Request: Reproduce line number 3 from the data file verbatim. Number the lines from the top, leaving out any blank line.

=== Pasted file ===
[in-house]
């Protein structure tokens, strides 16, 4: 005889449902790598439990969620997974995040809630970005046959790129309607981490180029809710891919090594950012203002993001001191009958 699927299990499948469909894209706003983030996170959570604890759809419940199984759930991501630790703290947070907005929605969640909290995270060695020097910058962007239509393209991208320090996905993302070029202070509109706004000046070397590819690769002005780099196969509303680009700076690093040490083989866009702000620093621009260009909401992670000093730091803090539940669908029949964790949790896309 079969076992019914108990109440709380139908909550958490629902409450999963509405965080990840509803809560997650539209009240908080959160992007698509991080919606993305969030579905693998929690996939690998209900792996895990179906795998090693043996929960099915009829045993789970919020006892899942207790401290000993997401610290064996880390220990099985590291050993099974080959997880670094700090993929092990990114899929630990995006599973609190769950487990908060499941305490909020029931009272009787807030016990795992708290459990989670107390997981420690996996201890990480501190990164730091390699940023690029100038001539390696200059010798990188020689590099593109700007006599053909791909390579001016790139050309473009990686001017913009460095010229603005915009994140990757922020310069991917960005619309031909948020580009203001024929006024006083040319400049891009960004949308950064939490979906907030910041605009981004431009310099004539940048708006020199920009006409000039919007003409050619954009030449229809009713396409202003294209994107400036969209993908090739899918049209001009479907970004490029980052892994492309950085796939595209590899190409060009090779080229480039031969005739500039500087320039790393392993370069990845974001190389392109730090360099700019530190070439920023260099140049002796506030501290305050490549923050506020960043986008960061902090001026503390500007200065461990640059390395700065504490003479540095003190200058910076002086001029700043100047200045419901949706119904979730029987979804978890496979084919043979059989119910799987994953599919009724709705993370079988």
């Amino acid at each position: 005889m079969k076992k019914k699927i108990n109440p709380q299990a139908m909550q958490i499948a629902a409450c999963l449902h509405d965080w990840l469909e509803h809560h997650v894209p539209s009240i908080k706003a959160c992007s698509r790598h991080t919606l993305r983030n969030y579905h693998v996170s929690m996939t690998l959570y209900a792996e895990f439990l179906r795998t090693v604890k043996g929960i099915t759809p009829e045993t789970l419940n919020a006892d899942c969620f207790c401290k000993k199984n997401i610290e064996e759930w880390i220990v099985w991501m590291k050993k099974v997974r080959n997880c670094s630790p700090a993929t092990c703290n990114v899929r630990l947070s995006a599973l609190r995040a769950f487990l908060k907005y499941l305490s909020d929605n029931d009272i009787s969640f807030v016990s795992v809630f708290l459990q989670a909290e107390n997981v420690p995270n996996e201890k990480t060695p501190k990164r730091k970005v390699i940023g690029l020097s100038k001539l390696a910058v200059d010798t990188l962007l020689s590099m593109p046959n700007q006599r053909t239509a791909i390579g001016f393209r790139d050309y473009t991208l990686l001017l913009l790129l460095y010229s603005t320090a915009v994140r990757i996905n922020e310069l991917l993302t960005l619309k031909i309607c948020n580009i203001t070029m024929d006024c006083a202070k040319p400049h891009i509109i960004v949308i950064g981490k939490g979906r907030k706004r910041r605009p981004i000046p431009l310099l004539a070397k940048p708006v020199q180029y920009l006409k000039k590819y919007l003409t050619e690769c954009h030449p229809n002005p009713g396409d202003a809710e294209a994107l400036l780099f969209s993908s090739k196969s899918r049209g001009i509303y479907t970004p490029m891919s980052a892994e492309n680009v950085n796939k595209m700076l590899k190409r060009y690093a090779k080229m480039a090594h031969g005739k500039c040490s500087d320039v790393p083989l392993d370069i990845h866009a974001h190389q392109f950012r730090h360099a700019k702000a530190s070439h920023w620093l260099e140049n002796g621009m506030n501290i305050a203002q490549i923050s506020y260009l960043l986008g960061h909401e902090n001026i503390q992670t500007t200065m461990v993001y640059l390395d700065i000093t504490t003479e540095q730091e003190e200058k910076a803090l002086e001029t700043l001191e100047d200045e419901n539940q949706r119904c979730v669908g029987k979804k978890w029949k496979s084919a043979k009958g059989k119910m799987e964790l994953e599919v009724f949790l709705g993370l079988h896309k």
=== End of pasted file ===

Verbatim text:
């Amino acid at each position: 005889m079969k076992k019914k699927i108990n109440p709380q299990a139908m909550q958490i499948a629902a409450c999963l449902h509405d965080w990840l469909e509803h809560h997650v894209p539209s009240i908080k706003a959160c992007s698509r790598h991080t919606l993305r983030n969030y579905h693998v996170s929690m996939t690998l959570y209900a792996e895990f439990l179906r795998t090693v604890k043996g929960i099915t759809p009829e045993t789970l419940n919020a006892d899942c969620f207790c401290k000993k199984n997401i610290e064996e759930w880390i220990v099985w991501m590291k050993k099974v997974r080959n997880c670094s630790p700090a993929t092990c703290n990114v899929r630990l947070s995006a599973l609190r995040a769950f487990l908060k907005y499941l305490s909020d929605n029931d009272i009787s969640f807030v016990s795992v809630f708290l459990q989670a909290e107390n997981v420690p995270n996996e201890k990480t060695p501190k990164r730091k970005v390699i940023g690029l020097s100038k001539l390696a910058v200059d010798t990188l962007l020689s590099m593109p046959n700007q006599r053909t239509a791909i390579g001016f393209r790139d050309y473009t991208l990686l001017l913009l790129l460095y010229s603005t320090a915009v994140r990757i996905n922020e310069l991917l993302t960005l619309k031909i309607c948020n580009i203001t070029m024929d006024c006083a202070k040319p400049h891009i509109i960004v949308i950064g981490k939490g979906r907030k706004r910041r605009p981004i000046p431009l310099l004539a070397k940048p708006v020199q180029y920009l006409k000039k590819y919007l003409t050619e690769c954009h030449p229809n002005p009713g396409d202003a809710e294209a994107l400036l780099f969209s993908s090739k196969s899918r049209g001009i509303y479907t970004p490029m891919s980052a892994e492309n680009v950085n796939k595209m700076l590899k190409r060009y690093a090779k080229m480039a090594h031969g005739k500039c040490s500087d320039v790393p083989l392993d370069i990845h866009a974001h190389q392109f950012r730090h360099a700019k702000a530190s070439h920023w620093l260099e140049n002796g621009m506030n501290i305050a203002q490549i923050s506020y260009l960043l986008g960061h909401e902090n001026i503390q992670t500007t200065m461990v993001y640059l390395d700065i000093t504490t003479e540095q730091e003190e200058k910076a803090l002086e001029t700043l001191e100047d200045e419901n539940q949706r119904c979730v669908g029987k979804k978890w029949k496979s084919a043979k009958g059989k119910m799987e964790l994953e599919v009724f949790l709705g993370l079988h896309k």